Extremely asymmetrical scattering of waves in periodic Bragg arrays
Pile, David Fujio Pelleas (2003) Extremely asymmetrical scattering of waves in periodic Bragg arrays. PhD thesis, Queensland University of Technology.
This thesis fills in the gaps in the existing theory of wave phenomena in thick diffraction gratings at extreme angles of scattering, i.e. when the scattered wave propagates parallel or almost parallel to the grating boundaries. A consistent theory of a new type of Bragg scattering of bulk and guided optical modes in thick uniform and non-uniform, dissipative and non-dissipative, slanted periodic gratings has been developed. This type of scattering is
called extremely asymmetrical scattering (EAS).
One of the main distinctive features of EAS is the strong resonant increase of the scattered wave amplitude compared to the amplitude of the incident wave. Several unique combinations of strong resonances shaping a complex multi-resonant pattern of EAS in different types of gratings have been predicted and investigated theoretically and numerically. This includes the prediction of a new resonant wave effect in non-uniform gratings with varying phase – double-resonant EAS, the discovery of several sharp and strong resonances with respect to scattering angle in gratings with the scattered wave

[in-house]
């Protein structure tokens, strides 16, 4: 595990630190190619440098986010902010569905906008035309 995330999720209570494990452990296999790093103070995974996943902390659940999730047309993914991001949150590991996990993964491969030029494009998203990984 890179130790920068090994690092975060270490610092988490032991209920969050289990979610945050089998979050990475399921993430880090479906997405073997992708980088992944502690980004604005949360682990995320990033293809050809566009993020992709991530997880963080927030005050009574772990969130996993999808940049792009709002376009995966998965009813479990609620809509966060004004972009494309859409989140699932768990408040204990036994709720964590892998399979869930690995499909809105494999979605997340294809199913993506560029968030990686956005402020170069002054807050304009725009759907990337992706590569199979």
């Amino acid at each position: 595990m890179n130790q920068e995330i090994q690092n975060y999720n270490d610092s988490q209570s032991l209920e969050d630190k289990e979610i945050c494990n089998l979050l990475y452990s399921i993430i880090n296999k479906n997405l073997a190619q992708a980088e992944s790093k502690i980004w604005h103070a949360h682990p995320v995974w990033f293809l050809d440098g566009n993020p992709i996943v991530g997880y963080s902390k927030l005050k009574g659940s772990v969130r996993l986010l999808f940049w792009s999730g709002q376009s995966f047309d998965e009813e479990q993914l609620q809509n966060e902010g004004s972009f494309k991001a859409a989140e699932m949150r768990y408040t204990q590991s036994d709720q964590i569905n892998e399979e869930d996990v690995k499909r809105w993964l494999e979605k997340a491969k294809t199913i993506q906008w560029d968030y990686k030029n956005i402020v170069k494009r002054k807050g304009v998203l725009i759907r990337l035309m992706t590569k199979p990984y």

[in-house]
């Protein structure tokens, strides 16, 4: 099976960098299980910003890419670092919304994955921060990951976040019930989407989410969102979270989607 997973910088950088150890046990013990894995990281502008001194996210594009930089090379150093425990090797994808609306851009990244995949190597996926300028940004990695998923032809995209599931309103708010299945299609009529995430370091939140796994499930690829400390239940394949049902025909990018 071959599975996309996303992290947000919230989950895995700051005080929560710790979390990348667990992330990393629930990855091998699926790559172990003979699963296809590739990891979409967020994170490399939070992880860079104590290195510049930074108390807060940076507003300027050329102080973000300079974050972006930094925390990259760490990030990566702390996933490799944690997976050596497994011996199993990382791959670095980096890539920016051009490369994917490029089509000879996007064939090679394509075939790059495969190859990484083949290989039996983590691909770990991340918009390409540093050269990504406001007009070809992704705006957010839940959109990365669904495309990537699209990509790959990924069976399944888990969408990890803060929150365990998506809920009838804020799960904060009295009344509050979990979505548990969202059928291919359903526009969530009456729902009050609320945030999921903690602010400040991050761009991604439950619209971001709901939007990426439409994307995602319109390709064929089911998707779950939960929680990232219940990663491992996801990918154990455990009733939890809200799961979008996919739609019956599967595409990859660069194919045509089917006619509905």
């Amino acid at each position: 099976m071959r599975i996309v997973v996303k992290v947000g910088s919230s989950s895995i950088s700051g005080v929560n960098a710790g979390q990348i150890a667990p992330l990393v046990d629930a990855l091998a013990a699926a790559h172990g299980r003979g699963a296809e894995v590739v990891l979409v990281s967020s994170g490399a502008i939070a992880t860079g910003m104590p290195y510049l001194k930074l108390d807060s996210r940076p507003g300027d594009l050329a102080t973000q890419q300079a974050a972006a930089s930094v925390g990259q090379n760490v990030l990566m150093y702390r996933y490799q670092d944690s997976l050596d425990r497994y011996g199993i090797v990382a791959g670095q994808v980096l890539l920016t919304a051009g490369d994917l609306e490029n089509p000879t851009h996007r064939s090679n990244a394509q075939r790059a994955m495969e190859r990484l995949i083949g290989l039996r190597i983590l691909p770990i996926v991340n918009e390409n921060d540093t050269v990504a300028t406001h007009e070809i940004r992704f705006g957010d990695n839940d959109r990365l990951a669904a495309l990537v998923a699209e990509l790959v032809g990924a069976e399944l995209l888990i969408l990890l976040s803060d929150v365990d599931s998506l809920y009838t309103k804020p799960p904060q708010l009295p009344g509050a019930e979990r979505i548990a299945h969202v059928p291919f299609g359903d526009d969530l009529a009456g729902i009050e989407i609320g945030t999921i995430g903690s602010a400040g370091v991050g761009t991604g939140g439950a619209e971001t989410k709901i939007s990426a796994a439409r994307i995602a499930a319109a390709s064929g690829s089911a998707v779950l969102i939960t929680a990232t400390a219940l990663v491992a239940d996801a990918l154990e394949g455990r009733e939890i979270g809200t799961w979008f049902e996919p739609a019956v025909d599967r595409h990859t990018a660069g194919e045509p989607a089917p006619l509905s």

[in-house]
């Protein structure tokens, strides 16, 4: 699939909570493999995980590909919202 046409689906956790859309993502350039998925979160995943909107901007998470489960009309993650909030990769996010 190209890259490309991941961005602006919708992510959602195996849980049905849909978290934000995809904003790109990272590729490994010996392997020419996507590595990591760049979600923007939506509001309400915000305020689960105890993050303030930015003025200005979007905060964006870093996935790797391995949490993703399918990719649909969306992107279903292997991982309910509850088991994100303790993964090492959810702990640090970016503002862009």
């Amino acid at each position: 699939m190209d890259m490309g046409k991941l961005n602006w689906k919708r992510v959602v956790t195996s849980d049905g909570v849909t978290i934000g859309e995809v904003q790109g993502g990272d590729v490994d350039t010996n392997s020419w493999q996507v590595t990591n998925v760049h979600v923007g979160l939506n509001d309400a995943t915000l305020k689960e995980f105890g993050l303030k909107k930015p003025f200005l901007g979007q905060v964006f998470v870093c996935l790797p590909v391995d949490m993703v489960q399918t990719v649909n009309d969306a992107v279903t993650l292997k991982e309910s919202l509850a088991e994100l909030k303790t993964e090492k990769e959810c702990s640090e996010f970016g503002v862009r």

propagating almost parallel to the grating boundaries (grazing-angle scattering (GAS)) for the case of second-order scattering, and the prediction of a new type of eigenmode in gratings with second-order scattering (especially in gratings with large amplitude). In addition, several other important practical problems that may be crucial for the experimental observation and application of EAS and GAS have been solved. These are the determination of the tolerance of EAS to small grating imperfections, e.g., fluctuations of the grating amplitude, prediction
of unusually high sensitivity of second-order EAS to small variations of mean structural parameters, determination of the effect of weak dissipation on EAS, etc. Physical reasons for the predicted resonances and effects are explained. In particular, the crucial role of the diffractional divergence for EAS and GAS has been revealed, especially for non-uniform gratings.
Methods of analysis involve the approximate and rigorous approaches. The approximate method is based on understanding the role of the diffractional divergence in the geometry of EAS and the two-wave approximation (valid for any types of waves). The rigorous approach is based on the rigorous coupled-wave analysis (RCWA) and, in particular, the known enhanced T-matrix
algorithm (by Moharam, et al.) that is numerically stable for narrow and wide gratings with arbitrary amplitude (valid only for bulk electromagnetic waves).
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|Item Type:||QUT Thesis (PhD)|
|Supervisor:||Gramotnev, Dmitri, Milburn, Gerard, & Quintarelli, Frank|
|Keywords:||Bragg scattering, coupled-wave analysis, diffraction, diffractional divergence, diffraction grating, diffractive optics, electromagnetic waves, extremely asymmetrical scattering, Fourier analysis, grating, grazing-angle scattering, guided waves, guided modes, non-uniform periodic gratings, optics, physical optics, periodic array, physics, rigorous coupled-wave analysis, scattering|
|Institution:||Queensland University of Technology|
|Copyright Owner:||Copyright David Fujio Pelleas Pile|
|Deposited On:||03 Dec 2008 03:49|
|Last Modified:||28 Oct 2011 19:38|
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